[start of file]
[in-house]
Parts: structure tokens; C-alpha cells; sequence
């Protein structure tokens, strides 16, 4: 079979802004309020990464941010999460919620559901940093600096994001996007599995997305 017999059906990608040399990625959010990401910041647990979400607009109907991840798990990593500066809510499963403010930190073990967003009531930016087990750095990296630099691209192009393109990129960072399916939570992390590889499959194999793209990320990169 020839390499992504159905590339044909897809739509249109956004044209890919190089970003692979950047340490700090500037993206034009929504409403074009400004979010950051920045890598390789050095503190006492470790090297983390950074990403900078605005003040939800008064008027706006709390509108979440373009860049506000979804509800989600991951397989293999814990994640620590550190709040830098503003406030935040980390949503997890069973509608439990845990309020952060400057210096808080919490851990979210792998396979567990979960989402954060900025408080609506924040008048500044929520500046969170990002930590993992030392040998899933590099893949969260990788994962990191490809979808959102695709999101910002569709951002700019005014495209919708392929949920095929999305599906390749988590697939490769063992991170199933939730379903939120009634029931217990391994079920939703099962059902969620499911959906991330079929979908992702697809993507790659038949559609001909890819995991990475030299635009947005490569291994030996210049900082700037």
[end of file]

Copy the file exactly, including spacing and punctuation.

[in-house]
Parts: structure tokens; C-alpha cells; sequence
């Protein structure tokens, strides 16, 4: 079979802004309020990464941010999460919620559901940093600096994001996007599995997305 017999059906990608040399990625959010990401910041647990979400607009109907991840798990990593500066809510499963403010930190073990967003009531930016087990750095990296630099691209192009393109990129960072399916939570992390590889499959194999793209990320990169 020839390499992504159905590339044909897809739509249109956004044209890919190089970003692979950047340490700090500037993206034009929504409403074009400004979010950051920045890598390789050095503190006492470790090297983390950074990403900078605005003040939800008064008027706006709390509108979440373009860049506000979804509800989600991951397989293999814990994640620590550190709040830098503003406030935040980390949503997890069973509608439990845990309020952060400057210096808080919490851990979210792998396979567990979960989402954060900025408080609506924040008048500044929520500046969170990002930590993992030392040998899933590099893949969260990788994962990191490809979808959102695709999101910002569709951002700019005014495209919708392929949920095929999305599906390749988590697939490769063992991170199933939730379903939120009634029931217990391994079920939703099962059902969620499911959906991330079929979908992702697809993507790659038949559609001909890819995991990475030299635009947005490569291994030996210049900082700037």